• Lucid Dreaming - Dream Views




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    1. #1
      Ev
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      An insight on how the brain works

      Here's my hypothesis:

      The brain is like a halogram. A halogram is a shape in 3 dimensions, made of dots. If you remove some dots, the shape remains the same, but the clarity of the image changes.

      The brain works like a halogram - neurons are either firing or not. If more neurons are firing properly, there's more awareness, because there are more connections in the halogram. Humans are very good at pattern recognition, and more connections means better chance of recognizing patterns.

      If less neurons are firing, there's less awareness. While the perception and the phenomenon of having awareness exists in both states, the depth of perception and awareness is changing. With less neurons firing, there's less opportunity to recognize patterns.

      it is very difficult to comprehend a more dense or deep experience of awareness while being at a lower level.

      For example consider dreaming versus waking self. During dreams, you are aware, but not aware that you are dreaming. The capacity for rational thought is diminished. Even within a dream, the dream's clarity changes. It may be a haphazard bunch of random imagery without a clear plot, or it can be a long, clear and vivid experience, where you may think and even make rational decisions.

      The quality of the waking consciousness is also prone to changes. On some days, the brain just works better, and is capable of deeper thought, more emotional awareness, better perception and creativity, while on some days, everything turns into "wallpaper", without any real meaning to it.

      I really like this idea, and it seems to explain a lot of brain phenomena. I'm thinking of creating a kind of a test or a self assessment to test this hypothesis.

      What do you think?

    2. #2
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      I don't have much experience on this kind of subject since I only recently started studying by myself the brain-structure and the phenomenons behind aspects like memory. I feel almost completely lost since it's such great amount of information and I end up raising more questions than answering the one I started with

      You did remind me this piece of text La Berge's book:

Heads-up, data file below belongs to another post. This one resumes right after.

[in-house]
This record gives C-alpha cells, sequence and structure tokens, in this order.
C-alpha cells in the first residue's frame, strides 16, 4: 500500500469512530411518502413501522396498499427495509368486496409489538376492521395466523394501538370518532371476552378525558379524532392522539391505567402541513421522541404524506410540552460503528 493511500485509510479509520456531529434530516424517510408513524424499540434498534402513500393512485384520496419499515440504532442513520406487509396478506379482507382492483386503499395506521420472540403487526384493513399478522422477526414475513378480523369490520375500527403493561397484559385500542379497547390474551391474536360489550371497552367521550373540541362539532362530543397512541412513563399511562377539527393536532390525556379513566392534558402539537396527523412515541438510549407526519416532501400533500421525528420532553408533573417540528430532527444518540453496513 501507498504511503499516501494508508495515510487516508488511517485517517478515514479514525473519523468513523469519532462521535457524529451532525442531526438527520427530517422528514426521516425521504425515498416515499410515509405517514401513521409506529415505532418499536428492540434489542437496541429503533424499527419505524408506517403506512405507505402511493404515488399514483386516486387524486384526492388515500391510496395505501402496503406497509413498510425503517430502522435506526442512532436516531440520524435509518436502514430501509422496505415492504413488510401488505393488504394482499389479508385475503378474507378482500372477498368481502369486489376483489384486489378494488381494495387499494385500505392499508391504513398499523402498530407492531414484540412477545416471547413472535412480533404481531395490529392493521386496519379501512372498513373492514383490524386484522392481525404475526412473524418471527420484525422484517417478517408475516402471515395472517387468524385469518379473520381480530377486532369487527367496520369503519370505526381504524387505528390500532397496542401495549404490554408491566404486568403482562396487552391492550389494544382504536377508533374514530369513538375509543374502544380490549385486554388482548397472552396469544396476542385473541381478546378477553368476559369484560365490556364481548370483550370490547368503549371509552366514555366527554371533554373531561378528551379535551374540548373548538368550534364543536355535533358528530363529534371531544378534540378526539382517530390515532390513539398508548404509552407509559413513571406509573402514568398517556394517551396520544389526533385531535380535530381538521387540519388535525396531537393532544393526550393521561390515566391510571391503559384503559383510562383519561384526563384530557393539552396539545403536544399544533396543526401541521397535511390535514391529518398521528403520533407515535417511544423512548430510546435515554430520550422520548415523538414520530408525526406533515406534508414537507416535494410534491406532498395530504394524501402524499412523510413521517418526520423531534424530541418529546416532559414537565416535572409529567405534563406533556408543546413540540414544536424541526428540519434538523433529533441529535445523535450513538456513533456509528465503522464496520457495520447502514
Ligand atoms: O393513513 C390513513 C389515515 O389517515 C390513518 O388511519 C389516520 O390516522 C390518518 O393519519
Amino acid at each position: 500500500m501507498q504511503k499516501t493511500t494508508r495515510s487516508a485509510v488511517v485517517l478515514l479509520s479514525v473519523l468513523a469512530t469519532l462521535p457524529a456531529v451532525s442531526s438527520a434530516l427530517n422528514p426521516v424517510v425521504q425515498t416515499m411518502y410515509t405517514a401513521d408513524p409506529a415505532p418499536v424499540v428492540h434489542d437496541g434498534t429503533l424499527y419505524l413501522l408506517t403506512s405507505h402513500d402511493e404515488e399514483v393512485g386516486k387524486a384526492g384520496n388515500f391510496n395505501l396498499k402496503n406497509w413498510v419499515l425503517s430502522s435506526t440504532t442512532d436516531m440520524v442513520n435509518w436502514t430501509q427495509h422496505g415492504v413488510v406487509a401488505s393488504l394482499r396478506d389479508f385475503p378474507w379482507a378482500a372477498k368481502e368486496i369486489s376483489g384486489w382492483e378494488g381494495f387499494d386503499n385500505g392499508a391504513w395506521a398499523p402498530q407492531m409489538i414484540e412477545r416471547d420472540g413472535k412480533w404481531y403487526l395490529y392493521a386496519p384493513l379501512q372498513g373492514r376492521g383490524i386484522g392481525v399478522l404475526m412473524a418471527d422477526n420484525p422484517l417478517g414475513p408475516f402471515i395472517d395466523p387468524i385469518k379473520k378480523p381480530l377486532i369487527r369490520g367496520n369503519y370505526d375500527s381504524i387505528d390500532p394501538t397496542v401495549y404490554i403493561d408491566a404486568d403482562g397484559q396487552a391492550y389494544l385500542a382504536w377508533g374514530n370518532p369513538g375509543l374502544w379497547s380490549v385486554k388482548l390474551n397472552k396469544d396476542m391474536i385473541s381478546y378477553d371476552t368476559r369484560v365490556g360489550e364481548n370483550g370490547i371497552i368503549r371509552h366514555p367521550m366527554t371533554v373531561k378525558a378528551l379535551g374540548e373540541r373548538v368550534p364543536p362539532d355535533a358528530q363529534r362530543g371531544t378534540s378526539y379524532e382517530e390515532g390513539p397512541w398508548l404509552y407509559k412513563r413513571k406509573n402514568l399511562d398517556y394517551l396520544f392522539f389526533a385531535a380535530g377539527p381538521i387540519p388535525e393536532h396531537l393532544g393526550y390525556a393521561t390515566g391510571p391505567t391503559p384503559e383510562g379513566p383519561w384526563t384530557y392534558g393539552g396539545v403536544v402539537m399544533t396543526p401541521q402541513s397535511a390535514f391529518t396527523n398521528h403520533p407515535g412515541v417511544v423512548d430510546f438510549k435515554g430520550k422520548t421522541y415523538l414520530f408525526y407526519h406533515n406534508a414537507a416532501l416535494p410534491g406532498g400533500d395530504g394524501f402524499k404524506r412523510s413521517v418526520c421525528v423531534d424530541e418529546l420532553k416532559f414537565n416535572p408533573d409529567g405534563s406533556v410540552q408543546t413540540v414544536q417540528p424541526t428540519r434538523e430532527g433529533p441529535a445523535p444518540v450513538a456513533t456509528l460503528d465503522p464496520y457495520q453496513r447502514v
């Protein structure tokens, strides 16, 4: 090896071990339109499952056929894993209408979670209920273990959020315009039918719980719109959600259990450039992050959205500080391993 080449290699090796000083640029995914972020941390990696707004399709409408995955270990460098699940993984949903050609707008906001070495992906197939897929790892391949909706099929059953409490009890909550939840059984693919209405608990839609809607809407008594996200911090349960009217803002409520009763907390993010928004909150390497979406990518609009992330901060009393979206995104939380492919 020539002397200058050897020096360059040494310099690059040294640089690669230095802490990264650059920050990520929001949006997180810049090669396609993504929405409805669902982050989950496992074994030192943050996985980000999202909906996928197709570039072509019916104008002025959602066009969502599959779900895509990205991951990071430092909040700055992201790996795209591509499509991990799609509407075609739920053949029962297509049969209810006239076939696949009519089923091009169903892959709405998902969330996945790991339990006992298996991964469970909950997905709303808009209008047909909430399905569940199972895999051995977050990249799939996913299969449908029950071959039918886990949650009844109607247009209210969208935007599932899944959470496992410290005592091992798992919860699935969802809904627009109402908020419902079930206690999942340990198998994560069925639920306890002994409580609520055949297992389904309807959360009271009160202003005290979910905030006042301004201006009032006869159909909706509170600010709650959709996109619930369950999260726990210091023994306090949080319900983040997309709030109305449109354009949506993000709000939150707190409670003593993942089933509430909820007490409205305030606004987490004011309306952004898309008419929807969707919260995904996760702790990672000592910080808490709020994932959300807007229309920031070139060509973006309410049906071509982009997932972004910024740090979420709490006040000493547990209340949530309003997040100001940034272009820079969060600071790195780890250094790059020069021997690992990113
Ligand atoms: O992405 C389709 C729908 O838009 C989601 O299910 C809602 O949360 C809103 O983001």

"(...)Awareness in biological organisms is a function of the brain. The sensory organs detect information (light,sound,heat,texture,odor) in the world and transmit it to the brain. The brain interprets the information and synthesizes it into a conception of what is happening in the outside world (...)"

      What this tells me is that there are people that have naturally more awareness than others. For example, Line Salvesen is a famous Norwegian lucid dreamer that has made into the new in that country. She has lucids since a quite young age, and I found this in an interview which immediately caught my eyes:


      Also, pardon my ignorance, but isn't a bigger amount of neuronal connections equal to more/faster neurons, thus an increase on the information's processing, which in the particular subject of awareness (this is, defining the world around you), means you would have an easier time becoming lucid?

      Also, another thing I don't understand. While dreaming, the blood flow in your brain greatly increases, but iirc, the logical area is not as irrigated as usual. That, combined with the shut down of the seurotonic neurons, makes the dream appear real. But is the type of memory that makes us know that pigs can't fly unavailable (just like short-term memory) as well? How can we be aware of impossibilities within the dream and escape others?
      Quote Originally Posted by nito89 View Post
      Quote Originally Posted by zoth00 View Post
      You have to face lucid dreams as cooking:
      Stick it in the microwave and hope for the best?
      MMR (Mental Map Recall)- A whole new way of Recalling and Journaling your dreams
      Trying out MILD? This is how you become skilled at it.

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